So you can be sure that that will be predominantly manuka honey.
It will be predominantly manuka, yeah.
Now, I've got a project that I'm trying to do, which is I've put some hives on a wildflower meadow, but they're near a field of oil-seed rape as well.
So to get my wildflower honey, what do I need to do? Wait until the rapeseed has gone, extract the honey, and then, if they are next to something, they're generally lazy in their own minds and they don't want to fly a mile and a half and they will collect it from their doorstep.
I should be able to apply this principle to my wildflower honey.
Since we took off the last lot of honey from the hives at Barton Grange, three weeks ago, the oil-seed rape has stopped flowering and I'm hoping the bees will have been foraging on wild flowers ever since.
Well, it seems quite a long time ago now, but this started off as a nucleus, a small colony of bees, and they've grown fantastically well, you could see they were right up with three supers.
And what I'm hoping is that we'll be able to use the method I learned about in Cornwall, which is we've taken off all the oil-seed rape honey and all of this should be from the wildflower meadow, because that's what the bees have all been foraging on.
So I'm hoping this will be quite a different kind of honey.
We take a full super of sealed honey, hoping that this will be the wildflower honey hoping that this will be the wildflower honey I've been dreaming of.
I love the smell of it.
Cos you get the smell of the beeswax and the honey, it's fantastic.
Ooft! I think Look at that in the light.
I think that is considerably lighter.
Yeah, that's lovely and clear.
I'm quite excited about that, cos that, to me, looks much more like wildflower honey.
'And now it's time for the final taste test.
' So, here we go, this is the last jar of honey we've extracted, so from this batch we've got rid of all the oil-seed rape honey.
And this, we think, is honey made from the wild flowers in your meadow.
So would you like to have a taste of it? Here we go, who wants to go first? Chris, you're the one who's been You've been I've been cranking the machine, and this I've worked this out, this is jar number 185.
THEY LAUGH Seriously? Yeah, I mean, it's about 95 pounds of honey we've got out of Barton Grange, which is fantastic, so hopefully, this is the best as well as the last.
Yeah it's really, really nice.
I could drink it, it's so delicious.
It's just so light, whereas the other stuff was more grainier.
Yes, absolutely.
Definitely, yeah.
I think it's lovely.
It's really much more intense and, I think, a more complicated taste than the honey we extracted earlier.
Lots of different floral tones in there.
'It may taste delicious, 'but I'm still curious 'about exactly which flowers the bees were foraging on.
' Peter Martin tests honey for honey packers and importers.
The industry needs to check that the honey has come from where the documentation says it came from and the pollen will reflect that.
Peter uses filter paper to extract grains of pollen from the honey and examines them under a microscope.
Different flowers produce pollen with different shapes, sizes and markings.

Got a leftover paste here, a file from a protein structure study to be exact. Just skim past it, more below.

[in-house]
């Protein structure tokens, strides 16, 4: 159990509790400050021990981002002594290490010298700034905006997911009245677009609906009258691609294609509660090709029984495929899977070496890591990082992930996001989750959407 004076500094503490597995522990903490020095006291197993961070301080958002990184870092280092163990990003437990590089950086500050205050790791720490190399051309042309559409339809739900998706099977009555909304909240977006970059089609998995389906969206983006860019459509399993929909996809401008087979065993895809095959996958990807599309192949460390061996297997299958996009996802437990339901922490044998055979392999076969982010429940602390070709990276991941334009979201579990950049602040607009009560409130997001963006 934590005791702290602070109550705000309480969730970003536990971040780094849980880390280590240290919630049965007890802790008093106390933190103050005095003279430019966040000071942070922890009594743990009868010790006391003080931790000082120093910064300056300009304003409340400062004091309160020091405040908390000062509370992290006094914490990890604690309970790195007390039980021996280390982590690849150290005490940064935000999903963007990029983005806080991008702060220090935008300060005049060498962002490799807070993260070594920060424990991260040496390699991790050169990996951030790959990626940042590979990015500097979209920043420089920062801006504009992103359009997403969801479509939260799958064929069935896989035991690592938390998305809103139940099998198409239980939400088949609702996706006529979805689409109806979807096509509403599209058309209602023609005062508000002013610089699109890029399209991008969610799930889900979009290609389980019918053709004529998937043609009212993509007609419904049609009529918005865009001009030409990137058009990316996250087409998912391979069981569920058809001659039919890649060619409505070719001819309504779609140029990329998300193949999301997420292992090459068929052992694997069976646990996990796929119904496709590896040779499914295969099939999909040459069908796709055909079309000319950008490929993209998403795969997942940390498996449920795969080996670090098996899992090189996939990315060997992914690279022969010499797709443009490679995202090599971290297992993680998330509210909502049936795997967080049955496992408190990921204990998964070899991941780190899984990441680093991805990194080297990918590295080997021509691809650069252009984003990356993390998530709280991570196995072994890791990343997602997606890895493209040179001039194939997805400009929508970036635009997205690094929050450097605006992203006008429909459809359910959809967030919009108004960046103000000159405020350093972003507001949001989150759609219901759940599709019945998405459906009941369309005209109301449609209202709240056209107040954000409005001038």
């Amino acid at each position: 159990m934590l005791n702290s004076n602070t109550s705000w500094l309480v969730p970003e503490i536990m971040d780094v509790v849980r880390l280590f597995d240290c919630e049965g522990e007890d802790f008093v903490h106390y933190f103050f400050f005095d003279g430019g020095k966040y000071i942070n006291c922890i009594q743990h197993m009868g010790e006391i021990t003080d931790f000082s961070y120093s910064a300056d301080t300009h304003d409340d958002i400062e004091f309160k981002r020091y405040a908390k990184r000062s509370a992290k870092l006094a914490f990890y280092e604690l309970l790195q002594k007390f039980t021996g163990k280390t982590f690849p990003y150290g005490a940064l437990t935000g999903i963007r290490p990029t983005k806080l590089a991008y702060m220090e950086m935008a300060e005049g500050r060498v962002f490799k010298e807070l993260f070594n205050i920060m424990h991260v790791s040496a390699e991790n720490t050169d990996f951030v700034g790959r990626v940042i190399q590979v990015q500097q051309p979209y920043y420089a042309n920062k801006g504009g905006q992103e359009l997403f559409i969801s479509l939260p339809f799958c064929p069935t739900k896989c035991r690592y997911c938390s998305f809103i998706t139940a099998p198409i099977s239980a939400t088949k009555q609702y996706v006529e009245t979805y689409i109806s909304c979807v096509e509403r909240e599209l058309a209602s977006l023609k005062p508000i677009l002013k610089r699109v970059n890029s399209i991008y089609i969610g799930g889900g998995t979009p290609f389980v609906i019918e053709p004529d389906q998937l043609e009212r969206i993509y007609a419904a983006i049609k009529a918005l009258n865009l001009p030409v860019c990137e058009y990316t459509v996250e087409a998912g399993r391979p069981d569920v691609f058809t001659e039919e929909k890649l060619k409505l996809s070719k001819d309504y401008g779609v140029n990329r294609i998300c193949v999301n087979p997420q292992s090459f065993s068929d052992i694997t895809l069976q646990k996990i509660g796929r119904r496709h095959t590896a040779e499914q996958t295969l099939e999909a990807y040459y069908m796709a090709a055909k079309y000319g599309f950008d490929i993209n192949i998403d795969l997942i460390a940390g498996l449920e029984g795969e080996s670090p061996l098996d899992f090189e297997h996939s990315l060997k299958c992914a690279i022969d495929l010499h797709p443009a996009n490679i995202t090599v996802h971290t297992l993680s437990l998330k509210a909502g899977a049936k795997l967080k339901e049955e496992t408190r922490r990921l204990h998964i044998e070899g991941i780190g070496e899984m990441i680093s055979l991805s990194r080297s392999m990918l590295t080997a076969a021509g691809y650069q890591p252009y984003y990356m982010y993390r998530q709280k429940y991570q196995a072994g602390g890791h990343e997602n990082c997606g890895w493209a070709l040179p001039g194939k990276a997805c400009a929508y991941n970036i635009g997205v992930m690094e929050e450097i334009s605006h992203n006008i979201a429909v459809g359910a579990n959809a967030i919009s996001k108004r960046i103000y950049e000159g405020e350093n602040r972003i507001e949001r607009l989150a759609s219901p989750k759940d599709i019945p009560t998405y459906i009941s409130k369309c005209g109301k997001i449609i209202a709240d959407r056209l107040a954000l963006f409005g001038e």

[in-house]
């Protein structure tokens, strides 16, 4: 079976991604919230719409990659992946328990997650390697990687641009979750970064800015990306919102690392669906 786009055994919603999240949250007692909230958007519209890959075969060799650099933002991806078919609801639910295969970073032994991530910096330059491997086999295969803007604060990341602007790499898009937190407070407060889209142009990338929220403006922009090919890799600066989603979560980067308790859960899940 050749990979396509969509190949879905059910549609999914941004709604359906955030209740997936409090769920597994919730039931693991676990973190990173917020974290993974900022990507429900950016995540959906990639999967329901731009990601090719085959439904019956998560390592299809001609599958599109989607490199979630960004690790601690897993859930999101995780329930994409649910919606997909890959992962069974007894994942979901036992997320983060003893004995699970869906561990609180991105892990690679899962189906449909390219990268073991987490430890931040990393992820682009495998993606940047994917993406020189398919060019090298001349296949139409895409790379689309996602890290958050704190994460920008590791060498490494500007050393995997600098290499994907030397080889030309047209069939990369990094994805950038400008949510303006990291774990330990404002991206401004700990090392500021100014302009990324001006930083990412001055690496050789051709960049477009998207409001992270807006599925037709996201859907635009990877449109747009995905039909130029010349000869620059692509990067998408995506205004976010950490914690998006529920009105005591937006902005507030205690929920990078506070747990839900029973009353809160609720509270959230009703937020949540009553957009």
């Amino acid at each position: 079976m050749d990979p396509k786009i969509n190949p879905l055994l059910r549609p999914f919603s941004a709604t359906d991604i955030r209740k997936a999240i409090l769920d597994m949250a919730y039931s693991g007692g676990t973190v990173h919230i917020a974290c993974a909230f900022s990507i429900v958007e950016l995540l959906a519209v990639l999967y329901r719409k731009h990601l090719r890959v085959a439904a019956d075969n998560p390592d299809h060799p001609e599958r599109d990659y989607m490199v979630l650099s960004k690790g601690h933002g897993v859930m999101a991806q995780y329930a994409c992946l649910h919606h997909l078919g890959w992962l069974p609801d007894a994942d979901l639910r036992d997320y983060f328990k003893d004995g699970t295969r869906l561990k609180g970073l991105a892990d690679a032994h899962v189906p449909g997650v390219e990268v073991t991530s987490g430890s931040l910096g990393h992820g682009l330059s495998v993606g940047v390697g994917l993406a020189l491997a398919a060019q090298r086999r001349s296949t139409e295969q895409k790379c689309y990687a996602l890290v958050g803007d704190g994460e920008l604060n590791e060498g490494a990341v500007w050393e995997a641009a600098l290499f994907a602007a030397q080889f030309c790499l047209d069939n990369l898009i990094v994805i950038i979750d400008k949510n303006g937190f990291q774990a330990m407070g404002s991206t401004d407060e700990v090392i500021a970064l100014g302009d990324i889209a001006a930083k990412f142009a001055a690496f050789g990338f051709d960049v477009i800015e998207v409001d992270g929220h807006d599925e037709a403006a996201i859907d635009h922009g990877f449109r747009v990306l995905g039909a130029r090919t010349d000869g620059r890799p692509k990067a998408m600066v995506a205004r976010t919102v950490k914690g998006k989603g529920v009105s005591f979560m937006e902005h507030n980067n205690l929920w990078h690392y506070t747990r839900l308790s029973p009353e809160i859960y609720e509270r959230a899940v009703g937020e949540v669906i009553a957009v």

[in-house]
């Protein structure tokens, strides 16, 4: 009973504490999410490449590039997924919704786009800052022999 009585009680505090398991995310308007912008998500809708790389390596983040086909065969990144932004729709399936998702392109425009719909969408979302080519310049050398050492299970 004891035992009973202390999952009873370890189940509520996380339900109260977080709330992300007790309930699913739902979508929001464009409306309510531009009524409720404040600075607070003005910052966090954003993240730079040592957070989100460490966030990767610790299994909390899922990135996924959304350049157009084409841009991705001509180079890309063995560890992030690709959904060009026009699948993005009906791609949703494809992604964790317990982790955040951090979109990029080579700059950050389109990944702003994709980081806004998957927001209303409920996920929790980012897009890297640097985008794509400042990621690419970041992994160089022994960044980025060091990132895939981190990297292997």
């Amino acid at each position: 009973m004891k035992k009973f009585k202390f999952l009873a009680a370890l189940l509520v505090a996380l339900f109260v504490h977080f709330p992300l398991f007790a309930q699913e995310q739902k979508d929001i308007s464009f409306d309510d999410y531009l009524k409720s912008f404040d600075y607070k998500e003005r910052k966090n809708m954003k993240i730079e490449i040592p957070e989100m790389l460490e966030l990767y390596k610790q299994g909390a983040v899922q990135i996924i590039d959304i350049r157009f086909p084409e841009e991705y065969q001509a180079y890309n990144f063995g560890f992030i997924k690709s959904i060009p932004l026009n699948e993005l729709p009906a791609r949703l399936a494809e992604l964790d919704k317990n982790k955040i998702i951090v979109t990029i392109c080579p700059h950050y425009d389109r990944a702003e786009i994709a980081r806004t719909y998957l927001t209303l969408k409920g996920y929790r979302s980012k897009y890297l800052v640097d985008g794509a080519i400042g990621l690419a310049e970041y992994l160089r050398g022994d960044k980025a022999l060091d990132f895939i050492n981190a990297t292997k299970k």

The pollen can tell Peter which plants the bees at the wildflower meadow were feeding on.
What we found in the honey was that it was about 40% rapeseed, so it would appear that quite a lot of the honey has come from rapeseed.
But that isn't correct, because some pollens are overrepresented and others are underrepresented, and so one has to do a calculation to estimate what percentages of nectar have come from the different plants.
And, in this case, only 13% of the nectar came from rapeseed.
In other words, this is essentially an 87% wildflower honey.
There were so many points during the whole of this year when I thought we had absolutely no chance at all of getting wildflower honey, because the weather was really against us.
Everything was so late, and even when we got some honey, I couldn't be completely certain that it was wildflower honey even though it tasted delicious.
But scientifically, this is overwhelmingly wildflower honey, this is overwhelmingly wildflower honey, so we did it, and here's proof.
As summer gives way to autumn, the days get shorter and the temperature drops, the bees come out to forage less and less.
By now, they should have laid down stores to last them through the winter.
The queen has stopped laying eggs, so as the bees born in early summer start to die, the colony reduces in number until just a core of about 10,000 remain.
This is pretty much the last thing I'll do in my bee keeping year, because I've given the bees lots of sugar syrup - they'll have turned that into stores to keep them going through the winter, and I just hope that they'll survive through to the spring.
This has been the weirdest year, I think, in all the time that I've kept bees.
To be honest, early on, I thought I'll be surprised if my bees survive, let alone getting any honey.
But, in fact, you know, amazingly, I've ended up with now six hives, which I'm going to keep them all - try and keep them all - and some wildflower honey.
And in the course of it I've learnt so much.
I really feel now I can identify the queen, I can re-queen, I know which bee diseases to spot, and I'm just full of even more admiration for these incredible little creatures.